Majority of Users Say Social Networkers Are Kind and Caring

Need a shot of the milk of human kindness? Spend a little time on a social network and your faith in humanity will be renewed.

So sayeth the majority of the 2,260 adults who responded to the latest Pew Research Center’s Internet & American Life Project study.

The tone of life on social networking sites” takes a look at people’s perceptions about their interactions on sites such as Facebook and Twitter.

85% of adults said that their experiences were mostly kind. 68% went so far as to say that they had an experience that made them feel good and 61% felt closer to another person thanks to social media. And how about this? 39% said they frequently saw acts of generosity by others. Frequently!

The Sharing Economy: Could It Be the Next Big Thing?

Back in the days when we all knew our neighbors, borrowing from them was a common occurrence. Lawn mowers, hand tools, and that insane “cup of sugar” that appeared on nearly every TV show in the 50′s and 60′s.

Jump forward to the 90′s and borrowing wasn’t so hot anymore. Much of this was due to the change in the way we live and socialize. People who knew their neighbors well enough to ask a favor became the minority. We also became more possessive. If we wanted it, we bought it. If our friends had it, we bought it. Even if we were only going to use it once, we bought it.

Groupon’s First Public Quarter Is No Deal for Investors

We haven’t talked about Groupon in a while. There is actually a reason for that. Mostly it’s because when we post about the company our readers don’t seem to care. I have wondered why that is (maybe you can help enlighten me in the comments?) but this is somewhat significant to help us understand the state of the daily deal industry. So here we go.

According to USA Today

The online deals site, reporting for the first time as a public company, said its fourth-quarter revenue nearly tripled, but it lost money and its shares fell sharply after hours.

Groupon’s net loss totaled $42.7 million, or 8 cents per share, for the final three months of 2011. A year earlier, as a private company, it booked a larger loss of $378.6 million, or $1.08 per share.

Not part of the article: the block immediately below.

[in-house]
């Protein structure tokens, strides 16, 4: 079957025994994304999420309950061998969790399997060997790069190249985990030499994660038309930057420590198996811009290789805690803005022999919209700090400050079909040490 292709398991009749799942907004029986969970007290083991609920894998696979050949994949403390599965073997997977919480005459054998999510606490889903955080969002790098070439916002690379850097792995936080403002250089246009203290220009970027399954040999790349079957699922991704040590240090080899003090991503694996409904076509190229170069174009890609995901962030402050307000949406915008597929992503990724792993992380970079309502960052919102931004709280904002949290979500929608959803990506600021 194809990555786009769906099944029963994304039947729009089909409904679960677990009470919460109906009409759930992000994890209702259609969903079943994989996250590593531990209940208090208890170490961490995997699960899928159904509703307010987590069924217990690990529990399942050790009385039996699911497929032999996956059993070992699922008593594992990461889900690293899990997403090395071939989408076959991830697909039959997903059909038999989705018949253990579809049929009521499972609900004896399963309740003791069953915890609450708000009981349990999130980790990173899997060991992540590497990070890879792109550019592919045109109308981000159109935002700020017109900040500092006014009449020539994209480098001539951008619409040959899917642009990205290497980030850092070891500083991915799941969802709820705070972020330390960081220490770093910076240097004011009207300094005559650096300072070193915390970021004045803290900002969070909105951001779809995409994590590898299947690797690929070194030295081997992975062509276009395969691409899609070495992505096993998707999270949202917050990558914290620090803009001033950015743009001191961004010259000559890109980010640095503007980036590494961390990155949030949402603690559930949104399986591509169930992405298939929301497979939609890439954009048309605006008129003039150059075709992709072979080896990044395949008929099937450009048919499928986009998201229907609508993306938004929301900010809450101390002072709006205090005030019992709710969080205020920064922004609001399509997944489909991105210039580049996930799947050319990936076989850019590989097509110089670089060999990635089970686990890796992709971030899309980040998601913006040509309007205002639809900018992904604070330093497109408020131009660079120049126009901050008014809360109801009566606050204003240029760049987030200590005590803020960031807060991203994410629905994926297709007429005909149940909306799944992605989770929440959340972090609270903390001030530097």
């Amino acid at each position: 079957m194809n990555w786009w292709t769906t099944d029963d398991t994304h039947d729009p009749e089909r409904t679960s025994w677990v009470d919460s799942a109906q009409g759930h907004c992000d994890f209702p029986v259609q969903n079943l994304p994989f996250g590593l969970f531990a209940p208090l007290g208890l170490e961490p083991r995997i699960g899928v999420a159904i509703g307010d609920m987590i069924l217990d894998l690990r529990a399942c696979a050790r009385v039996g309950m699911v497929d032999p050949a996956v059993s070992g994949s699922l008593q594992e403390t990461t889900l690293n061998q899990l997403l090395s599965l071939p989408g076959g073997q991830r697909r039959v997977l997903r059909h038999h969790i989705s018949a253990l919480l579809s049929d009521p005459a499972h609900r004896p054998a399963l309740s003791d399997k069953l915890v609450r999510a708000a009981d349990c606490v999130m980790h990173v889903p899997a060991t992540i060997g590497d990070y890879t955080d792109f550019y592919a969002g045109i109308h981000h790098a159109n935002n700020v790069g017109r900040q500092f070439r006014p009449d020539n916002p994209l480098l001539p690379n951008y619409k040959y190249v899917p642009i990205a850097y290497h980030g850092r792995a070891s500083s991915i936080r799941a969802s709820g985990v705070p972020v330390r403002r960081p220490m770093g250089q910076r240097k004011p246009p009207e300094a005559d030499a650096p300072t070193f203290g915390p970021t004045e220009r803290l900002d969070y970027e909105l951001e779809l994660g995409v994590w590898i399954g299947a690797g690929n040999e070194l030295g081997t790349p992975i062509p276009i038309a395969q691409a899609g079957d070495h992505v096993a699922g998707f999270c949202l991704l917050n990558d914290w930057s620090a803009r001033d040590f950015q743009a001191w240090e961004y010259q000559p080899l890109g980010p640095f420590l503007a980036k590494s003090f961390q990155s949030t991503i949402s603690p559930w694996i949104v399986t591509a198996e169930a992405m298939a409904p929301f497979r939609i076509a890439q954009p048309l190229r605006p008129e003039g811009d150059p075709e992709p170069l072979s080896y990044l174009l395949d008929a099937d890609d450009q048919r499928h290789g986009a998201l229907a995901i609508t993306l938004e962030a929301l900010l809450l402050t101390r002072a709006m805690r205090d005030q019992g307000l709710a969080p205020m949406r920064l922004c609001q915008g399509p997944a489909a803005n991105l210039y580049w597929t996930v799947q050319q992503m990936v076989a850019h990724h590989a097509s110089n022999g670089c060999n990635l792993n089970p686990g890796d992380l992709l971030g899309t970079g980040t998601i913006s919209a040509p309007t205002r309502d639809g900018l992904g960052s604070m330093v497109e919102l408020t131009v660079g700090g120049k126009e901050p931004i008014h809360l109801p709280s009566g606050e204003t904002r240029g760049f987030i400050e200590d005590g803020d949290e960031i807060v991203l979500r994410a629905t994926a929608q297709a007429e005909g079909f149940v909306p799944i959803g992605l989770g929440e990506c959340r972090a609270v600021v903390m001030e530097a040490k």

Compete Says Google+ Is Becoming An Enormous Success

No matter how you feel about Google, Plus 1′s and Google + or how you think they should or should not influence search results you have to admit that Google has created some positive social waves for the first time in its history.

So just how big is this impact? Compete calls it enormous

It is now safe to say that Google+ is becoming an enormous success, with nearly half of the unique visitors of Twitter (40,411,065 unique visitors in December). With a steep upward trend and knowledge of the power behind a Google product, expect continued growth from the unequaled search engine’s social platform known for ingenuity, creativity, and revolutionary product offerings.

Compete uses the following numbers as the support for this claim.

Valentine’s Day Shoppers Plan for a Budget Holiday

It’s February. Love is in the air and the chocolates are piling up in the stores. Valentine’s Day is less than a week away but folks are still planning on how they’ll honor their partners without going over budget.

A new survey from PriceGrabber shows that 68% of shoppers will spend under $100 on Valentine’s Day, most spending between $25 and $50. For most shoppers, this is about the same as last year.

4% of loved ones are going to be in for a shock when their partner comes home empty handed.

In addition to buying for their spouse, 36% of shoppers said they’ll be buying for other relatives, including their kids. Only 17% said they’d be forking out for the boyfriend or girlfriend. What’s up with that?

What Does a ‘Like’ Get You These Days?

We often talk about how much a “like” is worth in terms of marketing. But what is a “like” worth to the consumer?

Take a look at this chart from eMarketer. The results clearly show that consumers expect to get something in return for their click. But when the CMO Council asked marketers what they thought, they said that consumers clicked out of loyalty or love for their product.

It is true that clicking the like button does imply a certain fondness for a brand, but love will only get you so far. Once the bloom is off the rose, consumers want to be rewarded for their loyalty.

You could go to Jared, or you could offer coupons, discounts, and freebies, They’re the best way to get me to like your Facebook page.

Is Path CEO a Zuckerberg Disciple?

Today, the fledgling social network Path was forced to issue an apology based on how it used contact data from its users. That’s an oversimplification of course but you can find plenty of places where the incidentals have been explained. Even Path investors like Michael Arrington’s CrunchFund had to call out the company.

The story of the day is definitely about Path (a CrunchFund portfolio company). The company has been copying address book information to their servers without user knowledge.

The company was apparently already aware of the issue and was taking steps to address it prior to this post coming out. The Android app has an opt-in, and a version of the app with an opt-in is awaiting approval at Apple, says CEO Dave Morin in the comments to the original post. Morin has also flat out apologized.